Judge Allowing $1M In Settlements For Wrongly Convicted Men
A federal judge said Thursday that he will approve a $1 million payout from a North Carolina town to two half brothers wrongfully imprisoned for 30 years, but the men's attorneys must justify their cut of the proceeds before the court finalizes the settlement.
U.S. District Judge Terrence Boyle's unexpected decision to allow the settlement to proceed came amid a protracted battle over whether Henry McCollum and Leon Brown's current attorneys were taking financial advantage of them. Each man will receive $500,000 from the town of Red Springs under the deal, and any fees for the legal team representing the men must be approved by Boyle.
The settlement won't end the lawsuit against a county sheriff and state agents who aren't part of the deal.
The half brothers, imprisoned following the 1983 killing of an 11-year-old girl, were released in 2014 because of DNA evidence that pointed to another man. They were later pardoned. Both have low IQs, and their original attorneys said they were scared teens berated by investigators before they signed fabricated confessions.
Boyle had rejected the settlement in May because of concerns about McCollum's ability to understand his contract with his new lawyers — who aren't the ones who helped free him and Brown from prison in 2014. Boyle ruled in October that McCollum wasn't mentally competent to sign the representation agreement, and the judge has also appointed an advocate known as a guardian ad litem to watch out for McCollum's interests.
Thursday's hearing began with arguments by McCollum's attorneys that he was mentally fit to sign up with them.
Boyle then called a half-hour recess and urged the attorneys try to work out differences with the guardian ad litem, who has argued McCollum was steered into dubious financial arrangements by the legal team.
"That would allow the case to refocus on its primary goal," Boyle said.
When the parties returned, Boyle announced he would allow the settlement but also review the attorney fees, which will come out of the $500,000 settlements.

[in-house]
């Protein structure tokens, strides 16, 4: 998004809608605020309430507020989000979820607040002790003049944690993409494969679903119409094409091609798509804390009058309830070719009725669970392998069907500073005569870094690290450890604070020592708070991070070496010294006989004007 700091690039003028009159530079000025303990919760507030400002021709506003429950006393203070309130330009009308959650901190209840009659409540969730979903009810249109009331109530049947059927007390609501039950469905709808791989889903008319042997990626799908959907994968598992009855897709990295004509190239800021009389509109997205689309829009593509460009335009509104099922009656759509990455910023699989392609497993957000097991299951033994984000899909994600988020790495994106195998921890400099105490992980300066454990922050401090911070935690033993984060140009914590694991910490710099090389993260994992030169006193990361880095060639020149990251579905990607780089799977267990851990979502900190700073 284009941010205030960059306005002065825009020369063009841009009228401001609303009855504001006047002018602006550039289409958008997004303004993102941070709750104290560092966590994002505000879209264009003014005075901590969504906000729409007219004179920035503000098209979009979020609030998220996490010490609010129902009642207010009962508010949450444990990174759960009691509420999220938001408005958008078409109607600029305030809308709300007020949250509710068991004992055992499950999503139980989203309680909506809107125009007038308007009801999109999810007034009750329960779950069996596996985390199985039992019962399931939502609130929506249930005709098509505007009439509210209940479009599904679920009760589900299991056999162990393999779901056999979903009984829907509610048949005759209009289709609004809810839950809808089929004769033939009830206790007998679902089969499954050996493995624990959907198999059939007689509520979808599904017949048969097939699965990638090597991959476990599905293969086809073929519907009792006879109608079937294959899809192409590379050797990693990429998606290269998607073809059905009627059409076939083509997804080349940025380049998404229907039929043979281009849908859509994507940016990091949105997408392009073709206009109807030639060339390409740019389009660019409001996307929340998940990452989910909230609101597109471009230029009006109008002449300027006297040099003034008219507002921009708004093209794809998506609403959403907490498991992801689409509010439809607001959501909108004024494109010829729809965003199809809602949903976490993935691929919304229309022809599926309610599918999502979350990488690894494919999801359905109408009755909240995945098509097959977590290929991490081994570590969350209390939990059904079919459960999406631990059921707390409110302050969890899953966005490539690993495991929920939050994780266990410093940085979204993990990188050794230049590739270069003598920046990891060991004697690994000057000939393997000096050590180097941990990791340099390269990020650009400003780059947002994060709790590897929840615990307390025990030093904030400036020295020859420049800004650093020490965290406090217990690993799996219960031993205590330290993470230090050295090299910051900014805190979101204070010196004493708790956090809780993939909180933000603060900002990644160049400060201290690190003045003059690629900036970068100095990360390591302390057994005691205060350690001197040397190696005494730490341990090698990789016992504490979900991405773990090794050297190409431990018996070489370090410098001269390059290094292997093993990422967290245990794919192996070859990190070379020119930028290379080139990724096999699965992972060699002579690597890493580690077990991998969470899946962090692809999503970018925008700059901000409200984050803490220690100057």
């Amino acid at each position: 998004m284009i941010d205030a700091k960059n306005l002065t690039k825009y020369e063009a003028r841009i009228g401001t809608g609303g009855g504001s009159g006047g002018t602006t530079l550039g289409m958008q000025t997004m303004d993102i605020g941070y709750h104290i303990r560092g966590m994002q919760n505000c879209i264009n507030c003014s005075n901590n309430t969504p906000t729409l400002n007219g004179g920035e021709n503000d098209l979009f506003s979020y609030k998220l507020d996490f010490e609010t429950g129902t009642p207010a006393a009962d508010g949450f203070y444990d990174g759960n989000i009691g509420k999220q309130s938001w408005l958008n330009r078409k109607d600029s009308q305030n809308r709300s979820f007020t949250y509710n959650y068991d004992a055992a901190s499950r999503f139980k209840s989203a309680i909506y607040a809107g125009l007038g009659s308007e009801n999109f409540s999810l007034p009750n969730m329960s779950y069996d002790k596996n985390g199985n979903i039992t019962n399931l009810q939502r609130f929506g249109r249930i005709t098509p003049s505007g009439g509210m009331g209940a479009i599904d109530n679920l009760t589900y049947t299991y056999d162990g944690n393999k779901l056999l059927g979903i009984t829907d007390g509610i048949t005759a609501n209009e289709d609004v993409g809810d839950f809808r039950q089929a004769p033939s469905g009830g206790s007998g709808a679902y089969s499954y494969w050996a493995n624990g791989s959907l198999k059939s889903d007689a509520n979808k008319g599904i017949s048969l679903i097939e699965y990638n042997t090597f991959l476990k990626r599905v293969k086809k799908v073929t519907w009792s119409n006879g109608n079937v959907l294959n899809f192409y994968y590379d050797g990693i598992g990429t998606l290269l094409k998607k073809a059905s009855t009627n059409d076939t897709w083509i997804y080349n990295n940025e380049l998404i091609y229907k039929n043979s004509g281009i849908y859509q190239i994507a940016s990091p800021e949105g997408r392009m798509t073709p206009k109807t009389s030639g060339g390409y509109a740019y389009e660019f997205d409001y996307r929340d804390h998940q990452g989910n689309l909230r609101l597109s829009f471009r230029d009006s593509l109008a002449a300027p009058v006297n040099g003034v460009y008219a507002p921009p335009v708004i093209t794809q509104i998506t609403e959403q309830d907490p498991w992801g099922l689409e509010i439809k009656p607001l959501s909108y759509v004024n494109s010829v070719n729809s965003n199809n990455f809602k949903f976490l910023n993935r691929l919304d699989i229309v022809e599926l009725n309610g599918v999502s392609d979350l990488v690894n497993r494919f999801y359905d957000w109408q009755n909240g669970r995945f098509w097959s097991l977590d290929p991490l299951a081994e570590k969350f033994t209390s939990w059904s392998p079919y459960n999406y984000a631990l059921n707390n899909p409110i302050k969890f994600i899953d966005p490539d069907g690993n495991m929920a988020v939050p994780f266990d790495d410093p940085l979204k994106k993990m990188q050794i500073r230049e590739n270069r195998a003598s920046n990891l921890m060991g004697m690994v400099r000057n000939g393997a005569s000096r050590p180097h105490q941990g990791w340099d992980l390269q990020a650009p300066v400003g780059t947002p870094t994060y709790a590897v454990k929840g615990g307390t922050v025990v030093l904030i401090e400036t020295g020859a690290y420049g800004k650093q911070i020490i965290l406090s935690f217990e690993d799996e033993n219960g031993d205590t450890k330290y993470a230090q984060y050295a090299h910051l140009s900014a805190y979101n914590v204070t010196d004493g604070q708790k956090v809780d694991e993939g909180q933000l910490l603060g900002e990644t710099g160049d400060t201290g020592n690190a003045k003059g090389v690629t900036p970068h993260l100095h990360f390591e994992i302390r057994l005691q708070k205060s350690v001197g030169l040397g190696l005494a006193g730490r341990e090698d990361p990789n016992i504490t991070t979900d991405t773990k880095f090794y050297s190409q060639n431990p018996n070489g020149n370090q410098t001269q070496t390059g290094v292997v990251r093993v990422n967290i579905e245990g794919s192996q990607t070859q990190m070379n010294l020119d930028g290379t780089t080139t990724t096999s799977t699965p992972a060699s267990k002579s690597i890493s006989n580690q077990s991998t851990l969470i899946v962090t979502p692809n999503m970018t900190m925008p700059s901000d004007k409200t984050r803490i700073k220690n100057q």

He said the attorneys who brought the lawsuit can continue to represent McCollum and Brown, but they must work with the guardian ad litem and a separate legal guardian for Brown.
"Take it or leave it," he told lead attorney Patrick Megaro.
Megaro told Boyle he would agree to the plan.
It wasn't immediately clear how big of a cut the lawyers will seek. The previous proposal rejected by Boyle would have allowed them the lawyers to claim $400,000 of the $1 million in payments.
McCollum's guardian ad litem, Raymond Tarlton, wrote in a July that Megaro helped steer the men into high-interest loans and other dubious financial arrangements that threaten their financial futures.
Separate from the lawsuit, Boyle wrote in a previous ruling that McCollum says his lawyers claimed half of his $750,000 payout from North Carolina under a compensation program for wrongful convictions.
Brown's legal guardian, Duane Gilliam, said Thursday that Brown has about $300,000 left from the state payout but told the judge he didn't know how the remainder was spent. Gilliam became involved in the case in 2016, months after the state paid the two men for their wrongful imprisonment.
"Where did the other $400,000 go?" Boyle said. "Did you make any effort to recover that?"